Who doesn’t want to be a Florida resident? The weather is warm year-round, and there are great golf courses, beautiful beaches and world-class cultural venues. While these are certainly worthwhile reasons to move to the Sunshine State, many people do so to take advantage of the lack of state income and state inheritance taxes. If you’re considering making the move, use this checklist of steps for establishing Florida residency:

    • If you own a home in Florida, you should apply for the Florida Homestead Exemption. Only individuals who are permanent and legal residents of Florida can qualify for the exemption. If possible, sell your home in another state.


    • If you maintain a second home in another state, keep a journal with detailed records as to the number of days spent in Florida, along with travel itineraries for out-of-state travel. You must spend the majority of your time in Florida (183 days) and be able to prove it, if challenged.


    • Update your legal address on all documents to reflect your Florida address (passports, insurance contracts, pension benefits, etc.).


    • Update your records to have all mail sent to your Florida address. Obtain a Florida driver’s license and return the license from your former state. Register, insure and obtain new plates for your vehicles.


    • Change your voter registration and vote in the next election. Have your name removed from the voter registration roll of your former state.


    • File a Declaration of Domicile with the Clerk of the Circuit Court and mail a copy to the tax authority in your former state.


    • Have an attorney who is licensed to practice law in Florida review, revise and update your estate planning documents to conform with state laws.


    • File a final tax return in the state from which you are moving and begin filing tax returns in Florida. If you derive income in another state and are required to file a return in that state, do so as a non-resident using your Florida address.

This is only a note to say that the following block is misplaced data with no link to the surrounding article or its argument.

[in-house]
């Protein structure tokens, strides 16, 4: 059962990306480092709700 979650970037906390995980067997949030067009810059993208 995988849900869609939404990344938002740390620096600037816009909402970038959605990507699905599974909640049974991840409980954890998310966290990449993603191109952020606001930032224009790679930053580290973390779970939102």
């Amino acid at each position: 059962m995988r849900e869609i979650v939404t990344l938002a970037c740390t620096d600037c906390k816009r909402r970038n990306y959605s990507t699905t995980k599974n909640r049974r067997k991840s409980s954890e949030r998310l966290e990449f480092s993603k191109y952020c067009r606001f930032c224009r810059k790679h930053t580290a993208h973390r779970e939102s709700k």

• If you bank or invest with a national firm, begin using a local branch for your financial needs. If you have a safety deposit box out of state, stop using it and relocate the items to a bank in Florida. If not, establish a relationship with a local financial firm. Make sure to have income (Social Security, pensions, annuities, dividends, rent, royalties, etc.) deposited in the local branch.


    • Use local medical professionals and have your records forwarded to them.


    • Join and become active in local organizations (religious or social).


  • A couple changing domicile should try to do so at the same time.

While a change of domicile could always be challenged by the taxing authority of another state, careful attention to details, along with evidence that you have taken the necessary steps to declare your intention to make Florida your primary residence, should help satisfy the domicile requirements. If there is a good reason for not complying with one of the items above, document that reason. As with all your major financial decisions, consult a professional to assist you in your decision-making process.

An original article authored by the advisors of Wescott Financial Advisory Group LLC
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